September 12, 2011

Words and Silence

Ephesians 4:29; James 3:2-12

Even fools are thought wise if they keep silent, and discerning if they hold their tongues.
Proverbs 17:28


Karl Kraus, a writer and journalist, said, “It is better not to express what one means, than to express what one does not mean.” Kraus echoes the words of our text from Proverbs. Silence is sometimes the best course of action. Silence can keep us from looking like a fool.

What Proverbs is pointing to is that using words can be tricky, regardless of how wise we are. We can use words thoughtlessly. They can cause much damage, some of which can’t be undone. Words demand our utmost care.

Ephesians 4:29 indicates that I have a responsibility for what people hear in my words.

It’s not enough for me just to say what I think in order to get it off my chest. I need to say it in a way that is helpful for others, and in a way that they can understand. If I am not ready for that, then maybe I should say less and listen more.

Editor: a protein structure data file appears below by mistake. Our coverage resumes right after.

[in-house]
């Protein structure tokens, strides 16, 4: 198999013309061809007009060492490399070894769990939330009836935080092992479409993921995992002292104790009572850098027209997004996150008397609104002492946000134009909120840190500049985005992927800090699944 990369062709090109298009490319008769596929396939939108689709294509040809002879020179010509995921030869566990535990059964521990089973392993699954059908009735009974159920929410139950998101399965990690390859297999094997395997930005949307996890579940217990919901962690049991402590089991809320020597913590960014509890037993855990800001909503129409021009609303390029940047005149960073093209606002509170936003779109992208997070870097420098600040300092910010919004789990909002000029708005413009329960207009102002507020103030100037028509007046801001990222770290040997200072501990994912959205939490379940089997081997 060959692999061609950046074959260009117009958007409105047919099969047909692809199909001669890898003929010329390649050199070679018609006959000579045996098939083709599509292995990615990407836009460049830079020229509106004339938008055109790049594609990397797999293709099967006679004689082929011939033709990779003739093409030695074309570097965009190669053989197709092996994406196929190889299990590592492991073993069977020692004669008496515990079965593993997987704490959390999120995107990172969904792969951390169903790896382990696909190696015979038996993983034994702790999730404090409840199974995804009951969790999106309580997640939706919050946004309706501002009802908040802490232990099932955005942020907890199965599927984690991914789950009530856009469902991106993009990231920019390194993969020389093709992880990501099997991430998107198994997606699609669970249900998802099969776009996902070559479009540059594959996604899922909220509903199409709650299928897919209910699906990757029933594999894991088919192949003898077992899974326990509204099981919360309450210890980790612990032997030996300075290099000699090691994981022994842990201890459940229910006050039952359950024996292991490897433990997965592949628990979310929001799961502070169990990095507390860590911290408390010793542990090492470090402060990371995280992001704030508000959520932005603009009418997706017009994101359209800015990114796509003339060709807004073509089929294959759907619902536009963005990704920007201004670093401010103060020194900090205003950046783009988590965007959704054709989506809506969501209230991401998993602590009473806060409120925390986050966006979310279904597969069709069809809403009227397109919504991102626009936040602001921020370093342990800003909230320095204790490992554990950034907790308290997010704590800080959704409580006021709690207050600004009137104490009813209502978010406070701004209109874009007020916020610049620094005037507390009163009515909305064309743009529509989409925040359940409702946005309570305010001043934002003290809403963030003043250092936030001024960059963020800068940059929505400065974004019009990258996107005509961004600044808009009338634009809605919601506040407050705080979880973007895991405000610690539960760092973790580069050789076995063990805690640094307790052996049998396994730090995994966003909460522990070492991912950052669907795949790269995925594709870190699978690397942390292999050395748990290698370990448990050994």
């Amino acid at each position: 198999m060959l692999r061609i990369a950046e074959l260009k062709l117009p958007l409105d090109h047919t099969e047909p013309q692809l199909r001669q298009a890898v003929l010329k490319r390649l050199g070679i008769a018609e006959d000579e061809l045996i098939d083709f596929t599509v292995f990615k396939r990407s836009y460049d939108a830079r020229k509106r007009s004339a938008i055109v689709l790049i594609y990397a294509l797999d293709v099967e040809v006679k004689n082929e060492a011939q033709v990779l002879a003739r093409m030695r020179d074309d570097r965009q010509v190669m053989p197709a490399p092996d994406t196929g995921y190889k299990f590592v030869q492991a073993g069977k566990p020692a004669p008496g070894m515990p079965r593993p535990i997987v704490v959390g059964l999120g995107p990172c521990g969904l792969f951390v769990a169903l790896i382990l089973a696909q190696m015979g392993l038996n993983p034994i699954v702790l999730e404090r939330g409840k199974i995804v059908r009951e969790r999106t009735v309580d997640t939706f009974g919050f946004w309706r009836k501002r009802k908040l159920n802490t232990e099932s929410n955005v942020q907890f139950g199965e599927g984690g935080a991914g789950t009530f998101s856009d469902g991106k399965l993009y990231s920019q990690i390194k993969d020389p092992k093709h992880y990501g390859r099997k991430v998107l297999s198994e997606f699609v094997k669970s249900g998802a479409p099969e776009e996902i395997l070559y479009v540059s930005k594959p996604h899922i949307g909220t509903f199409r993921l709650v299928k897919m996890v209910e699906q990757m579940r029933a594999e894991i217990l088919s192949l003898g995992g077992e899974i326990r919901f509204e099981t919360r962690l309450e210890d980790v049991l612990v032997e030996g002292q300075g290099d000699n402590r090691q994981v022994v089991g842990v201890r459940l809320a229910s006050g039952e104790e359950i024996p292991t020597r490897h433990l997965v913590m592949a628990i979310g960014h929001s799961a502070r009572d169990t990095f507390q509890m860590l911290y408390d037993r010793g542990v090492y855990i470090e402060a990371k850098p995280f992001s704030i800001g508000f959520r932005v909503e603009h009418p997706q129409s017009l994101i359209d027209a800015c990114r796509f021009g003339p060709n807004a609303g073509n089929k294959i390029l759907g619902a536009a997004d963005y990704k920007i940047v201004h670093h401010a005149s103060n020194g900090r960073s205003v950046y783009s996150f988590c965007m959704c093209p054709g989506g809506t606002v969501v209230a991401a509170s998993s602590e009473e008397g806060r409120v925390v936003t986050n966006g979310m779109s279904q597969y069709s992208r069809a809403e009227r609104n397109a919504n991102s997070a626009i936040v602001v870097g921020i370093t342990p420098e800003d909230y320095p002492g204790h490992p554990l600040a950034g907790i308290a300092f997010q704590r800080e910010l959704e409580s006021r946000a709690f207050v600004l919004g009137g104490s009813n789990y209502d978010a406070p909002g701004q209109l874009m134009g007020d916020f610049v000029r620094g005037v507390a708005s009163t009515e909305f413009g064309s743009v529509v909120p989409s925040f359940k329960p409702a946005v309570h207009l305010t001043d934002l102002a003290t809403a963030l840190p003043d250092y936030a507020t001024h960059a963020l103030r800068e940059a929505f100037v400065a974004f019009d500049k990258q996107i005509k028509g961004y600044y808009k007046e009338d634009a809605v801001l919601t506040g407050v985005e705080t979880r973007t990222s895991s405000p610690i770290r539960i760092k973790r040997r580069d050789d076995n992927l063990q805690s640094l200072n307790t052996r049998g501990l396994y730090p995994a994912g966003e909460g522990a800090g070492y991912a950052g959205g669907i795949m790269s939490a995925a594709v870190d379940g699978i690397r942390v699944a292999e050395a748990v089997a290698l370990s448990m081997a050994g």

Jesus says in Matthew 12:37, “By your words you will be acquitted, and by your words you will be condemned.” That’s because words are not just about me. They are about my relationship with others.

Sometimes for the sake of relationship it is wisest just to keep quiet. I need to be reminded of that from time to time.

Lord, we know how words can make a difference in the way people see us. I’m sorry for the ways I have misused words to hurt rather than build relationships. Help me to use words wisely. Amen.

About the author — Henry Kranenburg

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